INT: 10958, this is interview with Sidney Graybeal continued. Mr. Graybeal, could you take us a little bit beyond the Cuban Missile Crisis perhaps and talking to us about the big changes that occurred in the field of satellites and technical intelligence gathering. I'm thinking about... I know we've covered the matter of why a satellite's better than a U-2 plane, but there were improvements even in the satellites I think, I'm thinking in terms possibly this idea that you can go to real time, that we could actually see it while it's happening or...
SG: Well, at the beginning of the satellite program up to several years after that, there was major improvements in our satellite capabilities. The original satellite would take pictures on film, 'cos the films would be dropped from the satellite and they would be recovered by an airplane over the Pacific Ocean. Then we developed techniques where the satellite could take pictures and communicate those picture electronically there. So instead of waiting for the film to be taken, to recovered and processed which would be days if not weeks later, you now had satellite photography in real time. The pictures were taken, communicated electronically, transmitted so you had pictures, so now your satellites became a current intelligence resource, as well as a historical intelligence resource. And then satellites not only were used for photography. Satellites were improved so they could collect a lot more communications intelligence and we could focus on certain communications channels which you could not receive from outside the Soviet Union, which you could receive from satellite. So it enhanced our communications intelligence capabilities. Then we developed, improved the signals intelligence which would detect telemetry data would be transmitted down our sight, our back up to the satellite, back up to the Soviet missiles, so our satellites were improved in real time photography, improved in their ability to collect communications intelligence, improving their ability to collect electronics intelligence which essentially were telemetry signals. So significant improvements took place the sixties, seventies, eighties and they're still taking place today.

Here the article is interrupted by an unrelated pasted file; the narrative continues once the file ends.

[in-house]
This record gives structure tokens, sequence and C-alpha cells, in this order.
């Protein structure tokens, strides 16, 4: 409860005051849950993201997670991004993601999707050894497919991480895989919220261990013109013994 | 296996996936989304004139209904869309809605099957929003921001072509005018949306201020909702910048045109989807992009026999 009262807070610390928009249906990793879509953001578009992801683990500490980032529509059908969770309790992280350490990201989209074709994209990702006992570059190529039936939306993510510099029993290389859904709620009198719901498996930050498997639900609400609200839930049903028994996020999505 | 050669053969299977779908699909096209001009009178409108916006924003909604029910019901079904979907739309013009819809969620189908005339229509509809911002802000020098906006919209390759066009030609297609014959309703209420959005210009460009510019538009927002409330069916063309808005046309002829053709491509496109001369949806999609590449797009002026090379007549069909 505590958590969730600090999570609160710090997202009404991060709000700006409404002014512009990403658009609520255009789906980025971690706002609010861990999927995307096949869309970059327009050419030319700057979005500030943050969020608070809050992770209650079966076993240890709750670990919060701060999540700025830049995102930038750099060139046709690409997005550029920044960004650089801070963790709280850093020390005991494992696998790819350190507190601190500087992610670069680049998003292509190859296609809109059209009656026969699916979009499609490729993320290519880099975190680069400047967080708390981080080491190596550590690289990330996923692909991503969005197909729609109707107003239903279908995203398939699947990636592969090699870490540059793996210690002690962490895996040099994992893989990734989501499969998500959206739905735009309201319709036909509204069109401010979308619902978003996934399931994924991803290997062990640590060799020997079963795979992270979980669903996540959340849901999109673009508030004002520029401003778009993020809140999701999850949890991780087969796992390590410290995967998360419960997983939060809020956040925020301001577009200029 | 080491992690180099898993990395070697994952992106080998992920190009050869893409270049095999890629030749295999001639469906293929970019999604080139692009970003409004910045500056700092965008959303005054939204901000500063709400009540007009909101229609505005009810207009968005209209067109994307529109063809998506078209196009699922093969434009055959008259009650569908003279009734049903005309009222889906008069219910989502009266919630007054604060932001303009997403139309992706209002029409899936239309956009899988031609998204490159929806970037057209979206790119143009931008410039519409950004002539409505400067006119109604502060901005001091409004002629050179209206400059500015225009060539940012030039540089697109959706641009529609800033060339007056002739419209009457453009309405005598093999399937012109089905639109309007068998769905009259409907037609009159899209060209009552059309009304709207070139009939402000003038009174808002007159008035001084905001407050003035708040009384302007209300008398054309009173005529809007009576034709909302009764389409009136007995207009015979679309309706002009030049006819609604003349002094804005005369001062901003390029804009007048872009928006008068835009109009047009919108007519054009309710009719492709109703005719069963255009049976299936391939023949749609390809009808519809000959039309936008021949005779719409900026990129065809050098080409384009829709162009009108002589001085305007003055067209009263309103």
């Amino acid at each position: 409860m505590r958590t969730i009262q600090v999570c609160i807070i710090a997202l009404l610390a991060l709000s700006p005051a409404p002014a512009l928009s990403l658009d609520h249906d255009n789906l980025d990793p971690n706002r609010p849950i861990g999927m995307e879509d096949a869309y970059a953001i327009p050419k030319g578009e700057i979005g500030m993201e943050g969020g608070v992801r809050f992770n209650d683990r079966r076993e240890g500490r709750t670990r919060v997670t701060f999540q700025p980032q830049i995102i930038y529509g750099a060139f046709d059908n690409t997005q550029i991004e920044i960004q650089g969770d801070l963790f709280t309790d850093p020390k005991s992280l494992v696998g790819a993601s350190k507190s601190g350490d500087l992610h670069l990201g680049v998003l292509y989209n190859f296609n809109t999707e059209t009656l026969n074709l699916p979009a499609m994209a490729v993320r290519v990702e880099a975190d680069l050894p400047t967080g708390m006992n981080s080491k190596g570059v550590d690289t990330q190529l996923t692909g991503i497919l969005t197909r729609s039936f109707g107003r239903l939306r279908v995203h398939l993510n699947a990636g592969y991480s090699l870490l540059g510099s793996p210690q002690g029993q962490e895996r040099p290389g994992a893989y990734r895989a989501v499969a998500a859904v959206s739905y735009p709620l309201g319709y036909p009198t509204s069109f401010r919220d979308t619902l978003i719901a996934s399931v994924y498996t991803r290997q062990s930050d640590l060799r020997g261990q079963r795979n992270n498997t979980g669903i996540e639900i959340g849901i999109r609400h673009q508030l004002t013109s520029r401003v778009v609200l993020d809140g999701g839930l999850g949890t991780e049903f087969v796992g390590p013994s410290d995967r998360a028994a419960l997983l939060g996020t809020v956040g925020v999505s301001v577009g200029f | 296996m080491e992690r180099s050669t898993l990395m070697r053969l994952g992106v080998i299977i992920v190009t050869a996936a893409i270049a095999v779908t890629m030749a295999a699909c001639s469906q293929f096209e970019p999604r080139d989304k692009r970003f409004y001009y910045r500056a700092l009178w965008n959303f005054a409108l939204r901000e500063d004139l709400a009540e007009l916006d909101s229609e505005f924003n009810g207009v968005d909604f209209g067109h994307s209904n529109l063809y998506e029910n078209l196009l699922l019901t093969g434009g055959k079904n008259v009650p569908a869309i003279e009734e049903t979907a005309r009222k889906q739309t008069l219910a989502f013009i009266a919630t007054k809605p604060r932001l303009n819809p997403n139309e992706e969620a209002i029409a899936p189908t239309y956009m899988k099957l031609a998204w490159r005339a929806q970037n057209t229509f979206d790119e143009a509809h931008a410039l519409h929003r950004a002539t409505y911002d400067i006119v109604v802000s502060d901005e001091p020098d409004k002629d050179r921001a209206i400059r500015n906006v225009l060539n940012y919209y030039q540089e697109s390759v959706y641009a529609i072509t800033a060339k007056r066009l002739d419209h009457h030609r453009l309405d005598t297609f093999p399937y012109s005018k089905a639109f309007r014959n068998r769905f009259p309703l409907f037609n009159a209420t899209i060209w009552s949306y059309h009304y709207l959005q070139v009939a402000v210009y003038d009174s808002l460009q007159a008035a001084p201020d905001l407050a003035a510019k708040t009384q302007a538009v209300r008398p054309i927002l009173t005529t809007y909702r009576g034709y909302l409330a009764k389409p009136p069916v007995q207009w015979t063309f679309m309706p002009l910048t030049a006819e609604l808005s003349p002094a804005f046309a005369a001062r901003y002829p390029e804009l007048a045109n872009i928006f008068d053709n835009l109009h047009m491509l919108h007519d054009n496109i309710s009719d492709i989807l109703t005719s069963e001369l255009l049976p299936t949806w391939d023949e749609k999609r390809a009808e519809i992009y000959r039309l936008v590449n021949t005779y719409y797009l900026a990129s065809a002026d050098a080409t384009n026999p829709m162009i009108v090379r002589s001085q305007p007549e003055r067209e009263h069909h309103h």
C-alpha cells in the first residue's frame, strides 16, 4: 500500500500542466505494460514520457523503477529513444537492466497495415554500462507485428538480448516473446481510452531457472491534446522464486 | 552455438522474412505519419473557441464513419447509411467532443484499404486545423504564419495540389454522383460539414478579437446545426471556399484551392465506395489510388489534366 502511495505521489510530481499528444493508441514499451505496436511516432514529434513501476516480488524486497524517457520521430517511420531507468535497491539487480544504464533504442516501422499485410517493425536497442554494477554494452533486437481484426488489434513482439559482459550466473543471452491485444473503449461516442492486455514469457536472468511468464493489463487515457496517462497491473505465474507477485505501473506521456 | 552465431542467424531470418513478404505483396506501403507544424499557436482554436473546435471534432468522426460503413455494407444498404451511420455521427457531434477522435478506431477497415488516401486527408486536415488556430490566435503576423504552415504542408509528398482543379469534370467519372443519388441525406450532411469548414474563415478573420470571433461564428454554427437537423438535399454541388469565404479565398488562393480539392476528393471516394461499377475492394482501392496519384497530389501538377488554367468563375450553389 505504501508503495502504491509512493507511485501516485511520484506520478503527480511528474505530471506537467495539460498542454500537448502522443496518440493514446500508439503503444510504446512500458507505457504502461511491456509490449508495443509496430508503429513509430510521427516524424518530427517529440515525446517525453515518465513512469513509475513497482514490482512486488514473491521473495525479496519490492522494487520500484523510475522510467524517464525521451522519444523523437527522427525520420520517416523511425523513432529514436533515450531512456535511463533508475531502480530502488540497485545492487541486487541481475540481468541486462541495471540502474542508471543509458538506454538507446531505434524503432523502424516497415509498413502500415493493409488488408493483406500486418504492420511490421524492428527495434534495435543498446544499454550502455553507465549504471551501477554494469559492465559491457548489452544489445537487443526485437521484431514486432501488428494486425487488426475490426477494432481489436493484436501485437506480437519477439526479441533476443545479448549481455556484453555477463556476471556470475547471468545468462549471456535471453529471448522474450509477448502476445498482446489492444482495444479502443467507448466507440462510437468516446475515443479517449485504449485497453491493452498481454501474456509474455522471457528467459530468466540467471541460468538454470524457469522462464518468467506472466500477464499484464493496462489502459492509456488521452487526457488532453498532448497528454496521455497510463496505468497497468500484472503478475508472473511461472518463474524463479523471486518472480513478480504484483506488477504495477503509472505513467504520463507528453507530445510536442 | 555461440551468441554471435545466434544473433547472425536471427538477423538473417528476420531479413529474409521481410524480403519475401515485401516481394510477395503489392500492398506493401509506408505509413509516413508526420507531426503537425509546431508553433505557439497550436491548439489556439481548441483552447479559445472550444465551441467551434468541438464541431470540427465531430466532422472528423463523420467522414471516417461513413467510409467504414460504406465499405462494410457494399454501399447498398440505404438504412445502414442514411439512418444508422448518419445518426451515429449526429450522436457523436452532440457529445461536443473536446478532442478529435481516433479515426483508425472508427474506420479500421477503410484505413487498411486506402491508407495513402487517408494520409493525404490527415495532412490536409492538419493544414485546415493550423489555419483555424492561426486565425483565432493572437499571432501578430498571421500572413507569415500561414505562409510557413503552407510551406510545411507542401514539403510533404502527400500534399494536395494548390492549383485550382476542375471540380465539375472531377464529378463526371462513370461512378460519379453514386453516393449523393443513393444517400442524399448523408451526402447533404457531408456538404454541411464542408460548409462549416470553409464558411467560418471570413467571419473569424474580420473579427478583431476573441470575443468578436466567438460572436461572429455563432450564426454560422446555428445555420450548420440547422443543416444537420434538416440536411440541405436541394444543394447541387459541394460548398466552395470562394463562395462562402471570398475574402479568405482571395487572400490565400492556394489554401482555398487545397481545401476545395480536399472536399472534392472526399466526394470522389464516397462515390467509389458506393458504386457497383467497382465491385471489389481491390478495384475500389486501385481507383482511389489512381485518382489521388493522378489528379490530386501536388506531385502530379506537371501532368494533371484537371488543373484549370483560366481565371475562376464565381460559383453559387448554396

INT: Tell me are you saying that you were actually able to sit in the United States and watch a missile launch say on a test site?
SG: No, I said the term was near real time, in the sense that a satellite is taking a picture, the picture has to be translated into electronic signals which are then sent to the ground, the electronic signals then have to be reconverted back into a picture and then the picture is put on your desk. You are not using a satellite to actually watch a missile firing, taking off through the sky.
INT: Right..., how important do you think during the Cold War... what part do you think intelligence played in the Cold War, in your opinion? Was it decisive, was it a sideshow, was it what stopped us from having to go to war, was it, you know...?